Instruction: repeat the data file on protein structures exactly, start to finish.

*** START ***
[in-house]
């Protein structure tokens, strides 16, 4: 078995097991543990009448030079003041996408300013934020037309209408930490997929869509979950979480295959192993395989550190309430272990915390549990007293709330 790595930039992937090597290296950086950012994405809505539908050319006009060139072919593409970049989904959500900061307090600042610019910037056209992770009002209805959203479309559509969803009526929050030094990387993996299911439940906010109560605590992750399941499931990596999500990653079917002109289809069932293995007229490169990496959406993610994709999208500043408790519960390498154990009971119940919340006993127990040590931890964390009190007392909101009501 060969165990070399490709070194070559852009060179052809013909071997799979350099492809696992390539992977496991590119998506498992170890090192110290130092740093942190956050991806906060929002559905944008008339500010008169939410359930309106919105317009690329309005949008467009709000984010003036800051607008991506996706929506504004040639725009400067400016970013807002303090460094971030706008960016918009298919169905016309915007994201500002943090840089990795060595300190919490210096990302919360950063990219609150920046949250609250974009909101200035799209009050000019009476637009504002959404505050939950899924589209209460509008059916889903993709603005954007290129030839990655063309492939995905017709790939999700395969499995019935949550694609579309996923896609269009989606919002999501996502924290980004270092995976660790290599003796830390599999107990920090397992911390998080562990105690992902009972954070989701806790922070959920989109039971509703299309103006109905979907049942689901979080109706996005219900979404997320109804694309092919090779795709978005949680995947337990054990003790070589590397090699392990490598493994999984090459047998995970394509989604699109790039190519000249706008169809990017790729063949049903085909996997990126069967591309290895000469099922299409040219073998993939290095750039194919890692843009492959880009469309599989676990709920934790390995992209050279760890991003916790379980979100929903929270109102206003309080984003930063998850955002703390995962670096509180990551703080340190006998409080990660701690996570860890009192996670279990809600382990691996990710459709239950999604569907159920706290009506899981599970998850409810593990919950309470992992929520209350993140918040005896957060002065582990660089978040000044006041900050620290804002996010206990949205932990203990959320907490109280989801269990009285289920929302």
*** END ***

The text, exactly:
[in-house]
């Protein structure tokens, strides 16, 4: 078995097991543990009448030079003041996408300013934020037309209408930490997929869509979950979480295959192993395989550190309430272990915390549990007293709330 790595930039992937090597290296950086950012994405809505539908050319006009060139072919593409970049989904959500900061307090600042610019910037056209992770009002209805959203479309559509969803009526929050030094990387993996299911439940906010109560605590992750399941499931990596999500990653079917002109289809069932293995007229490169990496959406993610994709999208500043408790519960390498154990009971119940919340006993127990040590931890964390009190007392909101009501 060969165990070399490709070194070559852009060179052809013909071997799979350099492809696992390539992977496991590119998506498992170890090192110290130092740093942190956050991806906060929002559905944008008339500010008169939410359930309106919105317009690329309005949008467009709000984010003036800051607008991506996706929506504004040639725009400067400016970013807002303090460094971030706008960016918009298919169905016309915007994201500002943090840089990795060595300190919490210096990302919360950063990219609150920046949250609250974009909101200035799209009050000019009476637009504002959404505050939950899924589209209460509008059916889903993709603005954007290129030839990655063309492939995905017709790939999700395969499995019935949550694609579309996923896609269009989606919002999501996502924290980004270092995976660790290599003796830390599999107990920090397992911390998080562990105690992902009972954070989701806790922070959920989109039971509703299309103006109905979907049942689901979080109706996005219900979404997320109804694309092919090779795709978005949680995947337990054990003790070589590397090699392990490598493994999984090459047998995970394509989604699109790039190519000249706008169809990017790729063949049903085909996997990126069967591309290895000469099922299409040219073998993939290095750039194919890692843009492959880009469309599989676990709920934790390995992209050279760890991003916790379980979100929903929270109102206003309080984003930063998850955002703390995962670096509180990551703080340190006998409080990660701690996570860890009192996670279990809600382990691996990710459709239950999604569907159920706290009506899981599970998850409810593990919950309470992992929520209350993140918040005896957060002065582990660089978040000044006041900050620290804002996010206990949205932990203990959320907490109280989801269990009285289920929302």